T S Eliot:
I grow old… I grow old…
I shall wear the bottoms of my trousers rolled.
Shall I part my hair behind? Do I dare to eat a peach?
I shall wear white flannel trousers, and walk upon the beach.
I have heard the mermaids singing, each to each.
I do not think that they will sing to me.
I will never read those lines again without thinking instead of Call Me By Your Name — 2017 movie (directed by Luca Guadagnino, written by James Ivory) and 2007 novel (Andre Aciman). Here’s a hint:
The peach scene is tastefully but faithfully transferred to the movie, as is much from the novel. So curious was I after seeing the movie on Saturday night on SBS that I visited Wollongong Library on Monday:
I read the novel with considerable pleasure. While there are major differences, particularly towards the end, James Ivory’s screenplay is remarkably faithful in many details, and well in tune with the spirit of the novel where it departs. A US novelist born in Egypt, Aciman was very much involved in the movie; indeed he actually appears in a cameo role.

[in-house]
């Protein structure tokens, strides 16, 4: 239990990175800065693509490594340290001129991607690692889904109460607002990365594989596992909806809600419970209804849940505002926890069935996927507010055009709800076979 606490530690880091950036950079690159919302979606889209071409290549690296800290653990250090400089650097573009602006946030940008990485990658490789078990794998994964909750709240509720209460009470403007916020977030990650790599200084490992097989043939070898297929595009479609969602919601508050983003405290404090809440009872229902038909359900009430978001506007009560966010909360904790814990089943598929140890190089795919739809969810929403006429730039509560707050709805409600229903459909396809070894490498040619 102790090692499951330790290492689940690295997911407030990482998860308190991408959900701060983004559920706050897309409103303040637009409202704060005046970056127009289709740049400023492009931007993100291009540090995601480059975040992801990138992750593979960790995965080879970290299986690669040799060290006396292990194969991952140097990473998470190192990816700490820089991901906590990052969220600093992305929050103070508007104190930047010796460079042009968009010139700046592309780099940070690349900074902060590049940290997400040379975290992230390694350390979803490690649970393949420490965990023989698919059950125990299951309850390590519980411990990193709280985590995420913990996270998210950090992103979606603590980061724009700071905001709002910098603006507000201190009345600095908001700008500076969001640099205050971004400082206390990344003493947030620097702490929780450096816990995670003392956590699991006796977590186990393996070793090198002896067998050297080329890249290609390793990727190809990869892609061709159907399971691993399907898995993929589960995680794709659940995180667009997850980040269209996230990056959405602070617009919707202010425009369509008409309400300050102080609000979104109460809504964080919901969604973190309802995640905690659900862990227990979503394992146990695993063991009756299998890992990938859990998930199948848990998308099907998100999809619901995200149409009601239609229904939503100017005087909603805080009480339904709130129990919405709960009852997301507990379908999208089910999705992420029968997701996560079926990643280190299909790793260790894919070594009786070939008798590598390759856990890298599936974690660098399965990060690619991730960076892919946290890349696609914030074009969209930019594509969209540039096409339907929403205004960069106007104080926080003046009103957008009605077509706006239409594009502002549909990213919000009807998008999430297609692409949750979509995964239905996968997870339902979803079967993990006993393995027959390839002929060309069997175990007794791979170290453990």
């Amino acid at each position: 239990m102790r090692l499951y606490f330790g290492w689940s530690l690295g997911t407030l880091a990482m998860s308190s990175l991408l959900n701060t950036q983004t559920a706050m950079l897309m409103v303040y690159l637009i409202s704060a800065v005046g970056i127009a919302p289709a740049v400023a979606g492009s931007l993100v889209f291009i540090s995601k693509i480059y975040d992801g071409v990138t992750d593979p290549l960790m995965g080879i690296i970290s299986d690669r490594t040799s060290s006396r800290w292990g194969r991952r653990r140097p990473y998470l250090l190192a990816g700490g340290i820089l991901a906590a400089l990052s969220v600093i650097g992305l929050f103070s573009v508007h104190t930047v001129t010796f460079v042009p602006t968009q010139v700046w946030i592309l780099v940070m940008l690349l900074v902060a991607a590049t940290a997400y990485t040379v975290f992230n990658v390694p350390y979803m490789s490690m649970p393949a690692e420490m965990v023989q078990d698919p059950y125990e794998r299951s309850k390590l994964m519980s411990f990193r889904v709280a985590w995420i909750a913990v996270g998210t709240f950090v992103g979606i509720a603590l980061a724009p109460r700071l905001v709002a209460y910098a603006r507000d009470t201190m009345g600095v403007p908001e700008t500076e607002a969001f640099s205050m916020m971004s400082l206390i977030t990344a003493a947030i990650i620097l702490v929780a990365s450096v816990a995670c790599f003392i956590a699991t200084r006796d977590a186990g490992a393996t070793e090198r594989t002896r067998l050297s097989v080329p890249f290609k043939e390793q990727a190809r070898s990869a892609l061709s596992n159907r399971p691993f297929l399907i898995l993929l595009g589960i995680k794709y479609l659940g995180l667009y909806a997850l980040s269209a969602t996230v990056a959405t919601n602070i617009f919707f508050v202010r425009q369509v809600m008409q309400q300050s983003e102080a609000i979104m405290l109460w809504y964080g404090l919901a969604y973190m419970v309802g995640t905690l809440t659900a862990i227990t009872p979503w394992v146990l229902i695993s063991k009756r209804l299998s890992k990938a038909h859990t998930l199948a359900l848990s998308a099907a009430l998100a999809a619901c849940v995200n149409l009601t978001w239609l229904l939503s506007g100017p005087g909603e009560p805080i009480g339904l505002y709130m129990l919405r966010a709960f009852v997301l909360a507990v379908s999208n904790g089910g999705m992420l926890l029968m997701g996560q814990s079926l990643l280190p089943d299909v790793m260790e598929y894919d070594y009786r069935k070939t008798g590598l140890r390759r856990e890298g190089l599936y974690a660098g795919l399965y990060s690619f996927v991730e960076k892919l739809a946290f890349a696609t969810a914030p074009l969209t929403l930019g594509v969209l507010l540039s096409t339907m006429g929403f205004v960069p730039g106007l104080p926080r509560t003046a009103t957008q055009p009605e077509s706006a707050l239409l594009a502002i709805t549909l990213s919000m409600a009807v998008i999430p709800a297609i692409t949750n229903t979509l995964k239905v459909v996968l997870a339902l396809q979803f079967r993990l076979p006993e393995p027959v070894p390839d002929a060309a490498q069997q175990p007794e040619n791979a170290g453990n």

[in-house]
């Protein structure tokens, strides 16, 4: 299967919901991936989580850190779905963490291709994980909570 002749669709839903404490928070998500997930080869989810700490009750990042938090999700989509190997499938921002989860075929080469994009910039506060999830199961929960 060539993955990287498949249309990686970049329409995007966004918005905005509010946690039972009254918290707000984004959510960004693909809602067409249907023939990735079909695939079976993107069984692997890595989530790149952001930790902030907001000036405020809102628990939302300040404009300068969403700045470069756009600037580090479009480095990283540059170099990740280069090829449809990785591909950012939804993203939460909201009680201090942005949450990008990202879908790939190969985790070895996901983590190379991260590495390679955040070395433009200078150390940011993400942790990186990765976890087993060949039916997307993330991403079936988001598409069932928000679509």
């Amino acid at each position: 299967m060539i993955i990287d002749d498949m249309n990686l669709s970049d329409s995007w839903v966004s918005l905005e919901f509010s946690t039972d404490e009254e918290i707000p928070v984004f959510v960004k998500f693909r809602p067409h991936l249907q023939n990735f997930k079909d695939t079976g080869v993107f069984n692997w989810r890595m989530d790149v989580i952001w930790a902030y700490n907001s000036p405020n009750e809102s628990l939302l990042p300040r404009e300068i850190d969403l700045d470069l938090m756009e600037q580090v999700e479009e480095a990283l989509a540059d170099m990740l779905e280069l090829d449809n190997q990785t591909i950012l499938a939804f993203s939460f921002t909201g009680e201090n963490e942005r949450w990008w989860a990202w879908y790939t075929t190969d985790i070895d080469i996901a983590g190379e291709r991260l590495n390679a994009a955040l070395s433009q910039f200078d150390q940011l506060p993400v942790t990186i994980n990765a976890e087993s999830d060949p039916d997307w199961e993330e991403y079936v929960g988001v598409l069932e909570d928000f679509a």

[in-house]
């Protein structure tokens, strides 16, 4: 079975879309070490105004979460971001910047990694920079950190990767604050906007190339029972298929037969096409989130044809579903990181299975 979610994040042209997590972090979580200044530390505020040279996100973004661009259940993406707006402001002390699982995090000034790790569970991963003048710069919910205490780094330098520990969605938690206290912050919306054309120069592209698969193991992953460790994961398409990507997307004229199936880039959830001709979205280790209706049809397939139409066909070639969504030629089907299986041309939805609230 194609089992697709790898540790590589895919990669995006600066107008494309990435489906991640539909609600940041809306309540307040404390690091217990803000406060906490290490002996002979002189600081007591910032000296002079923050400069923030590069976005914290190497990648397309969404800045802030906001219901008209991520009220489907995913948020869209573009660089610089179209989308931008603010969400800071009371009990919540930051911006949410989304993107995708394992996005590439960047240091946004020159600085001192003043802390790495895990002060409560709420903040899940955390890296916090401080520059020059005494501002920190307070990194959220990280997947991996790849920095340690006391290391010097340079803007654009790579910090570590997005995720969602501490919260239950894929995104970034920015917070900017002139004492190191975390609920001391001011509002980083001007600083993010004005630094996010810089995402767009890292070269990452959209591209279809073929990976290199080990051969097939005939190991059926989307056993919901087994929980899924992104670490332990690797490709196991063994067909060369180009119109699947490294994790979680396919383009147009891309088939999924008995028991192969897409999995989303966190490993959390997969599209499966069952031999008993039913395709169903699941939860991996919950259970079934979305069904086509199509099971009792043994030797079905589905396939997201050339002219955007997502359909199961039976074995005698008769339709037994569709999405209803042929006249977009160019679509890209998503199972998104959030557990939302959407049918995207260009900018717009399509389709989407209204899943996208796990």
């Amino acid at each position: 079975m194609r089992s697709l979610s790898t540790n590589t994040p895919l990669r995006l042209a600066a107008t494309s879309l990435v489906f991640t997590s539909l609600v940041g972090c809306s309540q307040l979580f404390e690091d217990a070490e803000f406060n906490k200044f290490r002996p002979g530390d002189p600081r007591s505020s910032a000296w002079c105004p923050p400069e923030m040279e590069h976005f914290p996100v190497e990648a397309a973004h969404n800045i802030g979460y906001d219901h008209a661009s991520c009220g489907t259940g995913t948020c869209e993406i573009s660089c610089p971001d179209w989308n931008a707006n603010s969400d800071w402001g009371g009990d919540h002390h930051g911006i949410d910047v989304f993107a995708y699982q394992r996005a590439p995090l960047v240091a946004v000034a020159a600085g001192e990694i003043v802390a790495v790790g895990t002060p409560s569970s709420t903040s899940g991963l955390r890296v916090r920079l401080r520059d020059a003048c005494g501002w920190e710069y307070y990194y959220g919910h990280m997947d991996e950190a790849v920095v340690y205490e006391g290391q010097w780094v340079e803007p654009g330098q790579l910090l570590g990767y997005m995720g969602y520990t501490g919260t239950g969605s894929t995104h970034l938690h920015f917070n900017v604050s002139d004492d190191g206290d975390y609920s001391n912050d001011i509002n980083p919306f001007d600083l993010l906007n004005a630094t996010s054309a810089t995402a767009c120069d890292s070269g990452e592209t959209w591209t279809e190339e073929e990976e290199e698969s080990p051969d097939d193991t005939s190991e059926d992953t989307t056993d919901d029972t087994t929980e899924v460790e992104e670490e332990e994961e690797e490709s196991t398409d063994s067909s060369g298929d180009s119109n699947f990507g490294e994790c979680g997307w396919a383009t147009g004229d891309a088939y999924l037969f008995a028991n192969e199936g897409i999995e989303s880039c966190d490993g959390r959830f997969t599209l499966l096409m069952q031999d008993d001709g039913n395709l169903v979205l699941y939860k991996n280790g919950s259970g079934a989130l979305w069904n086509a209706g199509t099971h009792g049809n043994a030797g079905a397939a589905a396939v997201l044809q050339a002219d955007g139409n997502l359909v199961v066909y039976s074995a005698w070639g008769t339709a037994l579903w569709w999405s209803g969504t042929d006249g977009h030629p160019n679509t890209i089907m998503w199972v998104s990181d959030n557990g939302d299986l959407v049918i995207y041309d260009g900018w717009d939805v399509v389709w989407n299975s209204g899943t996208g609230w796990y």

For more details on all this I highly recommend Wikipedia. There is also much of interest in Cal McGhee, “Ten Things in Call Me By Your Name You May Have Missed.” One of the ten concerns the change in Elio’s father’s occupation in the movie, where he is an archaeologist, not a language scholar. So the movie opens with a montage of Greco-Roman statues of beautiful youths, including (if I recall correctly) Hadrian’s favourite Antinous. In the movie Elio, Elio’s father and the visiting US post-doctoral student Oliver visit Sirmio. Instantly an oldie like me — or more particularly as one who did Latin for the Leaving in 1959 when Catullus was a set text — pricked up my ears. Way back in 1959 I could translate — had to in fact — this:
Paeninsularum, Sirmio, insularumque
Ocelle, quascumque in liquentibus stagnis
Marique vasto fert uterque Neptunus,
Quam te libenter quamque laetus inviso,
Vix mi ipse credens Thyniam atque Bithynos
Liquisse campos et videre te in tuto.
O quid solutis est beatius curis,
Cum mens onus reponit, ac peregrino
Labore fessi venimus larem ad nostrum
Desideratoque acquiescimus lecto.
O what is happier than worries released,